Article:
I concluded that if you want to just get a bit more performance out of your otherwise FULLY stock SSR, the microtuners are a less expensive, easier, and safer, benefits-right-out-of-the-box way to go.

But, if you plan to make a number of mods, you are going to need the professional grade product in order to enable matching the VCM tune to the physical reality. However, you are also realistically going to need a professional to USE it for you, as the raw product as it arrives does absolutely ZERO until someone uses it intelligently. You could probably do yourself minor changes to parameters like shift rpm and shift speed, but the critical changes to air/fuel ratio and spark control, required to capitalize on, or simply make workable, changes in exhaust or intake, require solid engine tuning expertise. So, the REAL cost of the professional grade tool is that of the tool itself PLUS the cost of a professional dyno tune. That means $500 to $850 for the tool plus $200 to $500 worth of professional services (the cost of the professional services varies with the product used, as the professional’s incremental cost of licensing for HP Tuners to do YOUR specific car is much costlier than it is for EFILive).

Even if you use a pro to dyno tune your SSR, these professional level products enable you to do important stuff that the microtuners do not, like:

 Back up that costly dyno tune on YOUR computer, not just the tuner’s computer

 Store MULTIPLE tunes on your computer, installing the one you want at a specific time (“performance” for street, “good mileage” for tours, “strip” for dragracing, “factory” for warranty visits to the Chevrolet dealer, Tune “A” versus Tune “B” for comparison, etc))

 Buy and install a commercial tuner’s custom program written for your model of car or YOUR specific car (Pro’s use one of the 3 pro grade products for their development work)

 Be easily able to change from one tuning shop to another (YOU have your VCM software on YOUR computer, not at the shop you are planning to stop using)

 The “commercial” versions of professional grade products also enable you to electronically “lock” your VCM against reads or writes, so you could perhaps theoretically ensure that your Chevrlolet dealer doesn’t reflash right over your costly custom dyno-developed program. (The EFILive commerical license that offers this locking feature is only $150 more than the personal version)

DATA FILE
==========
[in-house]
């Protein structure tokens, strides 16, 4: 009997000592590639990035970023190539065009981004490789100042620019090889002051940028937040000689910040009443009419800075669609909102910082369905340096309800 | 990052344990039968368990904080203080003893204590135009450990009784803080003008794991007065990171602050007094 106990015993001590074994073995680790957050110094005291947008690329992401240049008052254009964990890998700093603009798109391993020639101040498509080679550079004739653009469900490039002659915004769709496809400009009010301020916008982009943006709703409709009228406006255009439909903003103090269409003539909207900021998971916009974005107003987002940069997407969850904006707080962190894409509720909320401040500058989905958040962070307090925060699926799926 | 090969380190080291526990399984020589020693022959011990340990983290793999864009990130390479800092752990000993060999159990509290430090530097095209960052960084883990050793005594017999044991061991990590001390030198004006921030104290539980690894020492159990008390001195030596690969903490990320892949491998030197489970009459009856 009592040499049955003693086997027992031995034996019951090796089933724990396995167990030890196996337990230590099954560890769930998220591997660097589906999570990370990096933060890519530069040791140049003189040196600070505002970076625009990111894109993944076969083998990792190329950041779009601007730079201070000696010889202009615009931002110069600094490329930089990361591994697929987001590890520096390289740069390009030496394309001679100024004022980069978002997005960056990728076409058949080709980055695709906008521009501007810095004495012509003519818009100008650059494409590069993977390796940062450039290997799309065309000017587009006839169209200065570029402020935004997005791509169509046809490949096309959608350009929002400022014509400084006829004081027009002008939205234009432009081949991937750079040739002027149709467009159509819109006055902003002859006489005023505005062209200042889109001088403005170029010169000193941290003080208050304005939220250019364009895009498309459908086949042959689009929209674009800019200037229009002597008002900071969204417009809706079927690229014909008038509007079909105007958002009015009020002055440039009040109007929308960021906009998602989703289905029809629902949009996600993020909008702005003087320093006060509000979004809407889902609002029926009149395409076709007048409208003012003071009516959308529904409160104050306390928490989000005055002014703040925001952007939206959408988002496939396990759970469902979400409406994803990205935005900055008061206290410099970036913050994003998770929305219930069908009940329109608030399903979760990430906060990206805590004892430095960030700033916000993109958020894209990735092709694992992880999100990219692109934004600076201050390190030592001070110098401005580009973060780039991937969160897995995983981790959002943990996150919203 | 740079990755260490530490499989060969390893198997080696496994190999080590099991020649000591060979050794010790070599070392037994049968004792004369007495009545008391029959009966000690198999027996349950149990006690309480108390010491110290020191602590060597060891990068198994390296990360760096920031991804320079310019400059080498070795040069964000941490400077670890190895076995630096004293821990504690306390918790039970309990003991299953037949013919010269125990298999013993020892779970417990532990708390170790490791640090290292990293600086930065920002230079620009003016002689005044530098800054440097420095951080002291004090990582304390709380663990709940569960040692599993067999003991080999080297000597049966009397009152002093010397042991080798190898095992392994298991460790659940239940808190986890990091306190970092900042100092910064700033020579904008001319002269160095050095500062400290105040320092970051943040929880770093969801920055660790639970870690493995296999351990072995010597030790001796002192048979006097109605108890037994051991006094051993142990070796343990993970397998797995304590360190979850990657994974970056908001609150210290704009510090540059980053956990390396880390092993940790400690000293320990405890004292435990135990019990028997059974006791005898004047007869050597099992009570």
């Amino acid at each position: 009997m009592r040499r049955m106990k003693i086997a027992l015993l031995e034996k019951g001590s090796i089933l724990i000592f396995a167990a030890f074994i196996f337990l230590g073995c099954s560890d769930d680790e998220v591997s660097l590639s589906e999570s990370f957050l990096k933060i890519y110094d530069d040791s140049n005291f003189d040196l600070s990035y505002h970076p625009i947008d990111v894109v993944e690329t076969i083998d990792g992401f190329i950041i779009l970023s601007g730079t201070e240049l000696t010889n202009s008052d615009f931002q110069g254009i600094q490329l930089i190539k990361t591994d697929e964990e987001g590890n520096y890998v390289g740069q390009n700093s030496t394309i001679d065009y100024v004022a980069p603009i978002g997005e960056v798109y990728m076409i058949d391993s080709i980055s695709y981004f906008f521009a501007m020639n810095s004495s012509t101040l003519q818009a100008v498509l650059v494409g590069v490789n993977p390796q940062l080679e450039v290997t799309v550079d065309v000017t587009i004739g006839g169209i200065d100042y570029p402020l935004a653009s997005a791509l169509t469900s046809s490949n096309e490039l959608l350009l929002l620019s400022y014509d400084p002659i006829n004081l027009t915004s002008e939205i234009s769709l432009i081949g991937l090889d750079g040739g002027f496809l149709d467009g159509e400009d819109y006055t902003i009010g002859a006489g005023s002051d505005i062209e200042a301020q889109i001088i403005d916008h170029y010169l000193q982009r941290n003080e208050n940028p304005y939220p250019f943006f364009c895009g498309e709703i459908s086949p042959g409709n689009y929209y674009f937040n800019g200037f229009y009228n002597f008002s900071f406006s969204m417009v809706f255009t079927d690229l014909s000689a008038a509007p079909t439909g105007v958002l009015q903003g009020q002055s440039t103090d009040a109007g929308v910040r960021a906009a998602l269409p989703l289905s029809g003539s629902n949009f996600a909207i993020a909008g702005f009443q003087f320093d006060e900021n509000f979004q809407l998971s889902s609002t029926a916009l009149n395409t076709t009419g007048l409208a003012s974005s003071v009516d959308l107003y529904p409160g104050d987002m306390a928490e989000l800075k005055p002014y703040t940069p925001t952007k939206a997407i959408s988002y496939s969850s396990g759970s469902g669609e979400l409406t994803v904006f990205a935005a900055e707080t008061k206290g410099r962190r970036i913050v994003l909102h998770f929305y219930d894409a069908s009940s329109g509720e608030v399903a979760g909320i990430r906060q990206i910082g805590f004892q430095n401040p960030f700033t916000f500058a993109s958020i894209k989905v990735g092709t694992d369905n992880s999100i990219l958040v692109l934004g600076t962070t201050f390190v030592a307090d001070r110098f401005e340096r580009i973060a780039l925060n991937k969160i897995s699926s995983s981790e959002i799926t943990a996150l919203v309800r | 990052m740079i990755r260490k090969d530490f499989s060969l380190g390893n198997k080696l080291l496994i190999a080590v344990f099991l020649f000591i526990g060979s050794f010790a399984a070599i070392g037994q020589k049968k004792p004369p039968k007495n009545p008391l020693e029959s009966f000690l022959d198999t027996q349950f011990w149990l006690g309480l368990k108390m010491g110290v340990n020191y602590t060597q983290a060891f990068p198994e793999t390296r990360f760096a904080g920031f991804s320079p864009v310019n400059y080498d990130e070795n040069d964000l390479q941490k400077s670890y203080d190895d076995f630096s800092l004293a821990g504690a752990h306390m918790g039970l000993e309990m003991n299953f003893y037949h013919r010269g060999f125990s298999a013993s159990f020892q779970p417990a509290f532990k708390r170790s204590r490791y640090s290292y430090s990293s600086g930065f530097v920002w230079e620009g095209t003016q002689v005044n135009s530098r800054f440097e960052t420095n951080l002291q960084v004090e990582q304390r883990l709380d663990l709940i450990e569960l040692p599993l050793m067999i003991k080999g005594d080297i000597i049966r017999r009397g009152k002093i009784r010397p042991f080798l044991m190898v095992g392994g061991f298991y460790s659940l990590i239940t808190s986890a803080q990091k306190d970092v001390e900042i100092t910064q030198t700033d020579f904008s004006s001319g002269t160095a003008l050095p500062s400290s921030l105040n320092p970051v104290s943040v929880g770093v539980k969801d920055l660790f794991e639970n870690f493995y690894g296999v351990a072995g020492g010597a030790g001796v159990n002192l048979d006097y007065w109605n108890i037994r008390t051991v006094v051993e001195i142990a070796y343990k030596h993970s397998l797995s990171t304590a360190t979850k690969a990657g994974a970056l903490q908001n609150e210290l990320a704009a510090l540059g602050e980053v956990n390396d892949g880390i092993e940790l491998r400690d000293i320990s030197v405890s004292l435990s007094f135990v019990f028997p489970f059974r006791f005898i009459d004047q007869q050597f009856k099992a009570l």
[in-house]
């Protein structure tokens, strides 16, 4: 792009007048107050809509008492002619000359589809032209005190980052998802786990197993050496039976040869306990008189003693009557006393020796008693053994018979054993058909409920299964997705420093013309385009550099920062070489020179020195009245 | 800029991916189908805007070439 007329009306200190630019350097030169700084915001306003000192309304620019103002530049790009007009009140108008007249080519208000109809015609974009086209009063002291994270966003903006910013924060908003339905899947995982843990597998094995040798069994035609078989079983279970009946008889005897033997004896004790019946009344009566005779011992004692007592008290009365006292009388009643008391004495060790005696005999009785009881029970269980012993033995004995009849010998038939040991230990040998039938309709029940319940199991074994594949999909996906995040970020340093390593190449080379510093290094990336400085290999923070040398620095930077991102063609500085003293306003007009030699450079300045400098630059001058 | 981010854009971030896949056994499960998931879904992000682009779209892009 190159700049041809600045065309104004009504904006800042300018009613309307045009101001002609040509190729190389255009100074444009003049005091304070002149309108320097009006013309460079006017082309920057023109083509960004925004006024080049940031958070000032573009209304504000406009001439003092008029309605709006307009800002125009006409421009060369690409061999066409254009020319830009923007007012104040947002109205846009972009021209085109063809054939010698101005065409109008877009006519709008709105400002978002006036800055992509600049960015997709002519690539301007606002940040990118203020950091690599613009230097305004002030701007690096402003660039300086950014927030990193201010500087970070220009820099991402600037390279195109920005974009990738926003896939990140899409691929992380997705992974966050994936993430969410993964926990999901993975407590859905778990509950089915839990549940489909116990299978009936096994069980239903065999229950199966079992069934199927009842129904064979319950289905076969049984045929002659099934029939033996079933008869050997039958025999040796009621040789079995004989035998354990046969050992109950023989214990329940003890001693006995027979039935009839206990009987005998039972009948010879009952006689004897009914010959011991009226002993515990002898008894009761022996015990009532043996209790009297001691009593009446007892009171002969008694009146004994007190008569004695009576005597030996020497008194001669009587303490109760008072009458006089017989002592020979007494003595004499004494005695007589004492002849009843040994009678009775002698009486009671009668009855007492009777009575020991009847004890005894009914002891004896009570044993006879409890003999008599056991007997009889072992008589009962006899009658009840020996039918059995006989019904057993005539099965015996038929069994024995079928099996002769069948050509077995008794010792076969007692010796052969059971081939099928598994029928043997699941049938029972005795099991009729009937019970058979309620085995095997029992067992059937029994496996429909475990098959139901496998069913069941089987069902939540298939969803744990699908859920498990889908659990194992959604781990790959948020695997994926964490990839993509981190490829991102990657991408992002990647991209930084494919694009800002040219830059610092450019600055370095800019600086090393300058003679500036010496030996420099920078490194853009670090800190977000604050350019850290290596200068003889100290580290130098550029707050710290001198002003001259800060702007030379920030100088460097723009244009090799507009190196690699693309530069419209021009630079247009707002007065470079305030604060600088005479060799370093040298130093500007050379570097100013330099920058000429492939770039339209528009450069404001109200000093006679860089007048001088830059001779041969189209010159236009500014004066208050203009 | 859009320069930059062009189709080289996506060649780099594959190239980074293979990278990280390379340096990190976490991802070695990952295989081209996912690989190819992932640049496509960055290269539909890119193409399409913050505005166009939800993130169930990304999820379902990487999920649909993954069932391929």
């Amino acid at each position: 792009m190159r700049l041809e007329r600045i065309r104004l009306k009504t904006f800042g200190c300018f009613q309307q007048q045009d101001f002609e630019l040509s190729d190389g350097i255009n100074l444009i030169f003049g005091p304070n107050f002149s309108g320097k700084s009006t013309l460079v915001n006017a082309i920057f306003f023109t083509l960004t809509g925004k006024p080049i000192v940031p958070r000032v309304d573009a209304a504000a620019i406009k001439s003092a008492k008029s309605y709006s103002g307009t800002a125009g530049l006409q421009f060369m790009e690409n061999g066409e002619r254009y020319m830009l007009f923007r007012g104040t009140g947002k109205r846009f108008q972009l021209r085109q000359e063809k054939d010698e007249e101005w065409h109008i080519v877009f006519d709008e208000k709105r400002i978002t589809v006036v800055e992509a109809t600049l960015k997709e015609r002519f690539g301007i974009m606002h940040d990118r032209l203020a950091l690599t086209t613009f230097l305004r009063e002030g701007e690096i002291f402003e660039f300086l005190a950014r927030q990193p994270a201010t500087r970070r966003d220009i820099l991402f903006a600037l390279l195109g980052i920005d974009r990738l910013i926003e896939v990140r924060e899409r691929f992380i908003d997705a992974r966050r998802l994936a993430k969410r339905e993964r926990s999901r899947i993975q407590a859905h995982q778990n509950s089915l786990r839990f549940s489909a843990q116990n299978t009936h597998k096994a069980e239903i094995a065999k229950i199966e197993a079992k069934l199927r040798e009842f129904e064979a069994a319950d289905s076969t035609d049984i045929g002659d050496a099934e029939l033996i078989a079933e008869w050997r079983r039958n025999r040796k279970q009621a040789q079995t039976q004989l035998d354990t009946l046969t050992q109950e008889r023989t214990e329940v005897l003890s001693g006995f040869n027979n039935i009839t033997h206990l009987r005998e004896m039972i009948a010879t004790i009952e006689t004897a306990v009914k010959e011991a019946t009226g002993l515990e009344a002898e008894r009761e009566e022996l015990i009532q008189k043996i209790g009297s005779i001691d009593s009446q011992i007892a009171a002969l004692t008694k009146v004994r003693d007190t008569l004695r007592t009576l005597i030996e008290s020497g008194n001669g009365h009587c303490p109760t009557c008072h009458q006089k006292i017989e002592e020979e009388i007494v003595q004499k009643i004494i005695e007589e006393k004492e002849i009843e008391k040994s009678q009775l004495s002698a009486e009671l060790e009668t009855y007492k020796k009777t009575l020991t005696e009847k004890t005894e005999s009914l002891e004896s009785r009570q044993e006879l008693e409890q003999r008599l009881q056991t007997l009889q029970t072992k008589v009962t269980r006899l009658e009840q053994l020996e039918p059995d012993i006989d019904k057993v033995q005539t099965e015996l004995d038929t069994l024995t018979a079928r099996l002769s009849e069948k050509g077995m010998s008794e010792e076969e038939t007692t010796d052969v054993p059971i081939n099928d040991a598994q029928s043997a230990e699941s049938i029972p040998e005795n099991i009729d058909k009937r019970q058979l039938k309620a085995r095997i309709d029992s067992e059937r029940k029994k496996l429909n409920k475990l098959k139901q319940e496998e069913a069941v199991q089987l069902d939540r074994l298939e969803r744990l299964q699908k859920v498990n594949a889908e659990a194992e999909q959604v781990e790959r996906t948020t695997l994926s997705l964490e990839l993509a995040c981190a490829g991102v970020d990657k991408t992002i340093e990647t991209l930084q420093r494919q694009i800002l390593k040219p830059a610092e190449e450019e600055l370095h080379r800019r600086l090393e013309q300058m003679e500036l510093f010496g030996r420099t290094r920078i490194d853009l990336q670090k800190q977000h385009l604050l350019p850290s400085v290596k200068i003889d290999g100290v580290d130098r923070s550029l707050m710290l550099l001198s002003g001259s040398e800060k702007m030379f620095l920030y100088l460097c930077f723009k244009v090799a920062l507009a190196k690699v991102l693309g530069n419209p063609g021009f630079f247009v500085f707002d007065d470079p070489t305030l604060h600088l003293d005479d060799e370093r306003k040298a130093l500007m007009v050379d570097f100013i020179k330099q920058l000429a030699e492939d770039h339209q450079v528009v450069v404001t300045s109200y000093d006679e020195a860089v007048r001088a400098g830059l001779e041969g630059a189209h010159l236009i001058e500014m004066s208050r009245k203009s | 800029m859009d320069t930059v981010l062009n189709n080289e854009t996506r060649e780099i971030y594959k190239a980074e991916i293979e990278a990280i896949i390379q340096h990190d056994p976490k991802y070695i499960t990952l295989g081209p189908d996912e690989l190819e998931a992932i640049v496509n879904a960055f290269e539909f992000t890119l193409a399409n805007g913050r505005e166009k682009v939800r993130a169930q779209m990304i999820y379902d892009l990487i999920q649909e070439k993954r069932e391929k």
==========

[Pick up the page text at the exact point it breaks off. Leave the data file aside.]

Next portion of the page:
It’s all a matter of how far you intend to ultimately go. The microtuner products offer “canned” performance right out of the box, The pro level products are a tool that skilled hands and mind are required to build on to get ANYTHING different than “stock”.

I have already had my SSR dyno tuned, and already have other mods on it, so I am pretty much committed to a professional grade tool, and am leaning pretty strongly towards the EFILive tool, because of several advantages that I perceive are important to me. I’ve asked Reese Cox at MTI, a current LS1Edit user, for HIS opinion.

Your needs might be quite different than mine.

One final comment: Many of these products offer an owner’s manual or even fully featured demo software on their websites. Do yourself a favor: Download them and READ them. You might be surprised at what you learn! This is how I found out about Crane’s “pull the fuses” instructions!

(Sorry for the length of this post, but there is no way to make something this complex “short”!)

Jim G
 

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wow Jim (thats the second time I've typed that!)

when you babble on we are all enlightened. don't stiffle yourself :flag
 
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I took my '03 to have the dealer reprogram the computer for the 4.56 ratio, and Mr. Badwrench told me that they couldn't figure out how to do that. So now I have to remember to manually switch off the traction control and try to make a mental adjustment of the speedometer until I either 1) find a speed shop to do it or 2) make up my mind on a tuner (haven't had time to research, I'm moving) Having your vehicle die when it shifts into 2nd gear because you forgot about this is not fun....:mad
 

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Discussion Starter #4
Psychoslpahead: I can't believe that the delaership couldn't figure out how to change the gear ratio field in the VCM!

Gosh, I think I'd go pay a tuning shop to do it. I doubt they'd charge you much for it! It's literally a one field entry (at least with HP Tuners software), as the software then auto-scales the shift points and automatically adjusts the speedometer caluclation and readout.